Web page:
No longer the languor of what appeared to be eternal youth. Now, rattling helter skelter to a pension and afternoons spent having tea and biscuits at the local Conservative club.
Have the clocks quickened up in old age? Does Big Ben chime a little quicker, a little more often these days and nights? I really do think so (and no I have not been indulging in the Christmas Tawny Port).
Come on, think back. Is it really seven months ago when we woke up (alone in my case) one morning expecting that we were heading for another five years of Coalition Government, but this time with an administration led by Edward Samuel Miliband?
How wrong we were. Goodbye Mr Miliband, goodbye Mr Clegg, hello again Mr Cameron and his financial henchman Mr Osborne. It all seems like yesterday – despite the fact that we have had both a summer Budget and an Autumn Statement to endure since May 7.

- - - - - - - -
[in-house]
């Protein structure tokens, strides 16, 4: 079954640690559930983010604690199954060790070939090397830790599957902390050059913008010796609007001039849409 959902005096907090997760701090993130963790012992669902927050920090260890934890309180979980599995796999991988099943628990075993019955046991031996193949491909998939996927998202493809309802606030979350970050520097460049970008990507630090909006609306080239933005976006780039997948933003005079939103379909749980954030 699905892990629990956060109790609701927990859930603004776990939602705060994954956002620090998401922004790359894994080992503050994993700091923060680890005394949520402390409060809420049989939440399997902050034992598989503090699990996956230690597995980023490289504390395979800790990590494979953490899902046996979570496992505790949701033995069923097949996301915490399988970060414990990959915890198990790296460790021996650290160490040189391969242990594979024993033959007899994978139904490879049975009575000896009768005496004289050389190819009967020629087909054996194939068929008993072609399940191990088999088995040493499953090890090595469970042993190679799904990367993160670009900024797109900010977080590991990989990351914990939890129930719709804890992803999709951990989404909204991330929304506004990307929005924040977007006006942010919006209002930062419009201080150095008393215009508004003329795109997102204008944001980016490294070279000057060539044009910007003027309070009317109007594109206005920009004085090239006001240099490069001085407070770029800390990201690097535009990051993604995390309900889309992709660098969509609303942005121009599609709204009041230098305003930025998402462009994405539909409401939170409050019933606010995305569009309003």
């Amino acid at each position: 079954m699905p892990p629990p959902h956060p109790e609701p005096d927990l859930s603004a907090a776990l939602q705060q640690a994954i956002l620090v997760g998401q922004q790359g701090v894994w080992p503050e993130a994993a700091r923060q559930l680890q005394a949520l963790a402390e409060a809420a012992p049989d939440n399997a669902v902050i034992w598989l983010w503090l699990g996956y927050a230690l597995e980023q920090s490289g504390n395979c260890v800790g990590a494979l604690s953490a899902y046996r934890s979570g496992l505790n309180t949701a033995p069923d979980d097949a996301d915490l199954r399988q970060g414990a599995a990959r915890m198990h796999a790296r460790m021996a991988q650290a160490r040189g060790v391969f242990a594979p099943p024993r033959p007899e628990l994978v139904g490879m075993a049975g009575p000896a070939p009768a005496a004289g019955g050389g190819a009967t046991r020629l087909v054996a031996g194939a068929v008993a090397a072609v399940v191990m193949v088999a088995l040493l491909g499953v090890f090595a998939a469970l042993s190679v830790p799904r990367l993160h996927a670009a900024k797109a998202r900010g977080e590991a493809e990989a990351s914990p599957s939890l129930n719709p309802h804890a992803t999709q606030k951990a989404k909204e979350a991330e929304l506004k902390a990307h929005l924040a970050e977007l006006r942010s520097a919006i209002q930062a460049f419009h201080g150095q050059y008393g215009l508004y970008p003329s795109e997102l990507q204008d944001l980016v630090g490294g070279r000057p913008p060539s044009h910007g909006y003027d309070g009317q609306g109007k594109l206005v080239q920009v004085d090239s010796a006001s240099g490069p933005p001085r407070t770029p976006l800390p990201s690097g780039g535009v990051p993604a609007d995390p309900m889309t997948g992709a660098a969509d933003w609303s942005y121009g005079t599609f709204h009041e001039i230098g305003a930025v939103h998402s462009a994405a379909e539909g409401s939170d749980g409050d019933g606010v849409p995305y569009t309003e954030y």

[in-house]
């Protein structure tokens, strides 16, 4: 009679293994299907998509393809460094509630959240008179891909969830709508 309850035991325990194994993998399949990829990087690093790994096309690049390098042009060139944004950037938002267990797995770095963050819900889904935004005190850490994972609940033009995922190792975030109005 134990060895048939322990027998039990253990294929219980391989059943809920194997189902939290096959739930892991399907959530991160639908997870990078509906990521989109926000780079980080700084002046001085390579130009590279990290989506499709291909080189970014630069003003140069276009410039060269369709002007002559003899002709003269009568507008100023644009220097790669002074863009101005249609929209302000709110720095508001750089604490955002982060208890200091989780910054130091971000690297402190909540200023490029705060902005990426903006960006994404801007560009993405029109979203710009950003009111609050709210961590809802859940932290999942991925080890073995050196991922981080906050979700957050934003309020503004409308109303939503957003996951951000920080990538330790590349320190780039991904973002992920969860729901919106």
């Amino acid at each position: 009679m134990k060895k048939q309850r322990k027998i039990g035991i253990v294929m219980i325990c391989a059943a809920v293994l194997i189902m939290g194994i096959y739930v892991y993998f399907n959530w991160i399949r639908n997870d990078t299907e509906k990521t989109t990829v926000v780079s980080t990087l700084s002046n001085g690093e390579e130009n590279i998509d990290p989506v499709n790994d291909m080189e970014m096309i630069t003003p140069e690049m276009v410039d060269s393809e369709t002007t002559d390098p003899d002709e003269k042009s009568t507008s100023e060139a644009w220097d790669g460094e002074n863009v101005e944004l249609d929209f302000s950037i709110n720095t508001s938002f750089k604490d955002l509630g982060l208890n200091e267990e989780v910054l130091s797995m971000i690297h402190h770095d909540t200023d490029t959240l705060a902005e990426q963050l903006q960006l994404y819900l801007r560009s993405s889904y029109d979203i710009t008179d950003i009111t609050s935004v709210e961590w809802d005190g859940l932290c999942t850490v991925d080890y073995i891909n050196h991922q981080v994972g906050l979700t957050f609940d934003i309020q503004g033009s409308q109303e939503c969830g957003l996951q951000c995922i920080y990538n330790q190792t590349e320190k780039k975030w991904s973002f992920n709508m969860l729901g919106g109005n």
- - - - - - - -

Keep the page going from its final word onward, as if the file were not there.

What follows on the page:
And is it just over seven years ago that the collapse of investment bank Lehman Brothers triggered turmoil in global financial markets – a turn of events that we are still trying to spin out of.
Is it just over seven years ago that the collapse of investment bank Lehman Brothers triggered turmoil in global financial markets?
I still carry vivid pictures in my mind of those unfortunate Lehman Brothers employees forlornly walking across Canary Wharf in London’s Docklands, carrying their work possessions in cardboard boxes bearing their names. It might not seem like yesterday, but 2008? Never.
Carrying on with the ‘seven’ theme, it does not feel as if a year (13 months to be accurate) has passed in my mediocre life since I first spoke with a delightful lady called Tracey Clarke about her involvement in the Seven Families Campaign.
Tracey, as you may well know – especially if you recommend financial protection insurance to your clients – lit the fuse that ignited a £350,000 campaign, designed to demonstrate that with a little love, some sound advice and professional help, people with challenging long-term health issues can be put in a better place.